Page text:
Honest Complaining Is Better Than Fake Positivity

Maria Giuliani

Normally I try to build up to a particular “moral of the story” when I’m writing a piece, but this time, I think I’m just going to get right to it: Honest complaining is preferable to false positivity. Make sense? I hope so, but if not, come along with me as I explain.

There is a particular mentality that exists out there in the world that we should all just walk around being positive all the time. This idea is that if you are positive, you will attract positivity to your life.

However, there are a few flaws with this logic: First, it assumes your positivity is genuine. Second, it assumes that you can’t complain and be grateful simultaneously, which is incorrect. In fact, being grateful is more fundamentally important than being positive, as gratitude will naturally make space for positivity. Lastly, if your positive attitude leads you to condemn others in their moments of negativity, there’s a good chance you’re doing the whole positivity thing all wrong. Meaning, if you’re grounded in gratitude, you can express empathy, rather than judgment, for others in their time of need.

I’m going to provide you with an example. Let’s say a mom has had a particularly rough day with her little ones. Let’s say she’s feeling a little isolated and alone, and so takes to her internet world to do a little venting. Her expectation, most likely, is that there will be another mom out there in her little community that will hear the venting and respond with, You’re right. Kids can be jerks. Tomorrow will be better.

Or perhaps, in this mom’s imagination, a fellow parent will respond with venting of their own, thus opening up a channel of free expression, each being each other’s mutual venting companion. She imagines that once they get their venting out of their systems, they will sigh with relief and go back to their kids, feeling lighter and better able to handle the challenges of parenthood.

Imagine, then, that rather than being cheered along, she is hit with responses like “Kids are such a blessing” and “Enjoy it while it lasts” and “They grow up too quickly” and “Some people just handle it better than others.” Imagine how these kinds of responses can turn one mom’s bad day into something she cries herself to sleep over that night. These types of responses are not genuine, not empathetic, and not positive, despite being delivered with an air of (passive-aggressive) positivity.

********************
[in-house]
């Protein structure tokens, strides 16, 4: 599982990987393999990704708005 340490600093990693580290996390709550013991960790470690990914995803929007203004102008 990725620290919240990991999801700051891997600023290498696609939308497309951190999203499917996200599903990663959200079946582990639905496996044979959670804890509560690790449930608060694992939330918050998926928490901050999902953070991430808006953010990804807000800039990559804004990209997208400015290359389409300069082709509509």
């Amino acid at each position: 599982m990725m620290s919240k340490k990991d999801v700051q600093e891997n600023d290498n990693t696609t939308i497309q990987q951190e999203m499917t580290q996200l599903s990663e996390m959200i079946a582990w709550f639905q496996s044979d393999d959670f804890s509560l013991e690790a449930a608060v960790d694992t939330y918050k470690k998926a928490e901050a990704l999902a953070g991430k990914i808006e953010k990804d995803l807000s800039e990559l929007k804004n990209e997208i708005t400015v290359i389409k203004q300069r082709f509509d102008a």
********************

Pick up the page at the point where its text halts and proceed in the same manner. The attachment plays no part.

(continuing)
I’m going to go out on a limb and assume that most moms recognize that their kids are a blessing. Most moms go to sleep each night feeling grateful for their children. Most moms are naturally racked with guilt over the bad days and don’t require any exterior assistance when worrying over how they are screwing up their kids. Most moms are simply human. Responding to someone complaining that their two-year-old peed on them on purpose with “You’ll miss it when they’re gone” is kind of akin to telling someone who has had a miscarriage that “Everything happens for a reason.” Like… fuck off.

Essentially, all that is to say:

  1. You can be grateful and still need to vent once in a while.

  2. You can be generally positive and still have bad days. And you’re allowed to say it’s a bad day when it is a bad day. Call it what it is.

  3. Unless you’re my friend Wendy, who is genuinely positive (it is her actual, natural, all-the-time state—probably because she says fuck more than anyone I know), you are likely not a genuinely positive-all-the-time person. And it’s totally A-O.K. You are not calling any bad karma or mojo to yourself by being genuine. Sometimes, we all just have a need to complain. Don’t hide it. It’s better to be honest with yourself.

  4. You don’t always have to look on the bright side of life. In fact, sometimes it’s more useful to face the dark side.

  5. Complaining can help you let go of pent up emotions.

  6. You may get judged for complaining, but you’ll probably get judged no matter what you do, so you may as well go for it.

  7. Not having empathy for someone’s bad day makes you a jerk.

  8. Gratitude is everything — followed closely by authenticity. Don’t mistake either of these for positivity.

Now, I admit that some people are just negative all the time, and they can be a drag to be around. But there is a difference between complaining all day every day about everything from the temperature of your coffee to the brightness of the sun, and letting out some steam because you had a crap day. I think that most of us are able to recognize the difference.

Also, I believe that an honest bout of complaining is often followed by direct action, doing something useful to alleviate the issue that caused you to complain in the first place. All complaint/no action? That’s either someone with too much time on their hands, or someone who is really having a hard time with things. These are people who probably need our kind attention most.

So, moral of the story, don’t be a jerk. A little bit of honest complaining does not a negative person make, and that it’s better than being fake positive.

Live your life authentically. And be grateful every day.

See the original article on ScaryMommy.com

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